Lindenstrauss has the following paper: http://www.ams.org/journals/bull/1962-68-05/S0002-9904-1962-10787-3/S0002-9904-1962-10787-3.pdf

I would like to see the proof for the following theorem (from the above paper):

**Theorem:** Let $X,Y,Z$ be Banach spaces with $Y\subset Z$. Suppose $X^*=L_1(\mu)$ for some measure $\mu$. Then every compact operator $T:Y\to X$ has, for every $\epsilon>0$, a compact extension $\widetilde{T}:Z\to X$ with $\|\widetilde{T}\|\leq(1+\epsilon)\|T\|$.

Unfortunately, Lindenstrauss's proof for this theorem consists of the line "due to Grothendieck." He then gives a reference to a paper by Grothendieck, in French.

Grothendieck's paper is here (in French): http://matematicas.unex.es/~navarro/res/ega/Carat%C3%A9risation%20des%20Espaces%20L1.pdf

Unfortunately I only know a little French, and even with Google translate to help, I couldn't even decipher the theorem statements, much less their proofs!

So my question is this: Does anyone know a textbook or a paper in English which contains a detailed proof to the above theorem?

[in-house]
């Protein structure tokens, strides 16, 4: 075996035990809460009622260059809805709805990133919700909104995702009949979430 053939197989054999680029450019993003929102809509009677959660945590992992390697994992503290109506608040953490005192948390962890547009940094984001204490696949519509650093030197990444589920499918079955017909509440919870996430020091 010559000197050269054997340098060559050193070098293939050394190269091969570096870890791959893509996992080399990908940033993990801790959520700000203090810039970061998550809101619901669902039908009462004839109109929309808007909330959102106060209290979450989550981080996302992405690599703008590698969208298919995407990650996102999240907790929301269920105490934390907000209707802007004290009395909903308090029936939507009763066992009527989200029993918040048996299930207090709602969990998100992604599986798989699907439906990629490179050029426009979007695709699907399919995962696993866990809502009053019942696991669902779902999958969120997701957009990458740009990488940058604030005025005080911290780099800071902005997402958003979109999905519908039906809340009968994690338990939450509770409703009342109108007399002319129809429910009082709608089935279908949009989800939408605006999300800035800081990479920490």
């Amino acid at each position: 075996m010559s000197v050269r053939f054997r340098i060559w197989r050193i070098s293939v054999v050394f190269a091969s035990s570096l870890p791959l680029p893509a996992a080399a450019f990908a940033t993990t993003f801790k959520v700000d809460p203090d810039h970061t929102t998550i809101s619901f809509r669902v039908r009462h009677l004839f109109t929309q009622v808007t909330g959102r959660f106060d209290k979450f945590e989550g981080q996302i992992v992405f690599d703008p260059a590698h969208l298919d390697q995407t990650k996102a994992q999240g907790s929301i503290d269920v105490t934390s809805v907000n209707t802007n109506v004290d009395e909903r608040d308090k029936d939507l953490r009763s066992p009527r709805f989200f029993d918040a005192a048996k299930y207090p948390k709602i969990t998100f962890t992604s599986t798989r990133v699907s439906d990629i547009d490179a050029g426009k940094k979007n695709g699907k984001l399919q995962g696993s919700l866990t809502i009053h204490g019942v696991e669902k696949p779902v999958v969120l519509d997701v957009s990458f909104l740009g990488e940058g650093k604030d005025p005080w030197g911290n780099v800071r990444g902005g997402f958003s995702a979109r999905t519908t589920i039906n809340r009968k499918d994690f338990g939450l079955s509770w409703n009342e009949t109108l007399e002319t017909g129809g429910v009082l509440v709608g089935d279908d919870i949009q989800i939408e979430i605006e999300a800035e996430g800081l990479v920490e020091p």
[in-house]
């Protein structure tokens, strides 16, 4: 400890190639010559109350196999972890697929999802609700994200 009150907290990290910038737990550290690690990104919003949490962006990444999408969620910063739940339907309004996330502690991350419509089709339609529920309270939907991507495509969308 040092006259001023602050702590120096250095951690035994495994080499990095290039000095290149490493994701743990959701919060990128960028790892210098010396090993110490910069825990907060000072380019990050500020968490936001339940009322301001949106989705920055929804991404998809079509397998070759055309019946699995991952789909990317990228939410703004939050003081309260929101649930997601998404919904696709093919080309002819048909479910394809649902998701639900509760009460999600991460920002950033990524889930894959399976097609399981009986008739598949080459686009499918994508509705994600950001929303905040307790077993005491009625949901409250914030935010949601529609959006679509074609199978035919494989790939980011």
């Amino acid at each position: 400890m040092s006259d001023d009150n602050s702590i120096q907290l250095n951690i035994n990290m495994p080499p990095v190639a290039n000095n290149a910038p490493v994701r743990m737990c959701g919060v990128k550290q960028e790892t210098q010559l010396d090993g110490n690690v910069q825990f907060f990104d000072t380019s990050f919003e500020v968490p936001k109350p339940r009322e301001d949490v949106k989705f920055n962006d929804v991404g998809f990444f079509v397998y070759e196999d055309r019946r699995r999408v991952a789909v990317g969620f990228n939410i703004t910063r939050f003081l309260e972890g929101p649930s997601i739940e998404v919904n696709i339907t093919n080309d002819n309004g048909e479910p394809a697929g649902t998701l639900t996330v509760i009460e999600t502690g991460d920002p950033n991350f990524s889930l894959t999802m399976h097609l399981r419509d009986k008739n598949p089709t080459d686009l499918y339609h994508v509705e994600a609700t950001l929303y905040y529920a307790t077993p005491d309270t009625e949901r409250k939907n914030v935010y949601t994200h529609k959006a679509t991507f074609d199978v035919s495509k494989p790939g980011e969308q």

Thanks!

EDIT: By the way, I might as well give some background too. Let $X=c_0(\mathbb{N})$. I am given an operator $T:X\to X$ which satisfies some very funky conditions including (but not limited to) $\sigma_p(T^*)=\emptyset$ and $\partial\sigma(T)\subseteq\sigma_p(T)$, and $\sigma(T)$ uncountable. The set of all $T$-eigenvectors of norm $\leq 1$ is compact. I don't want to list all the conditions due to space, but those are the most striking. I am able to show that there is a closed subspace $Y\subset X$ which is both infinite-dimensional and infinite-codimensional in $X$, and for which the restriction $T|_Y:Y\to X$ is compact. My ultimate goal is to find an operator $S:X\to X$ with countable point spectrum which commutes with $T$ and which is not a multiple of the identity. So if $S$ is compact and commutes with $T$, that will do it. The above theorem allows us to find a compact extension of $T|_Y$ to all of $X$. I hope that this extension is such that it commutes with $T$. Alternatively, perhaps it can give me ideas as to how to construct such an operator.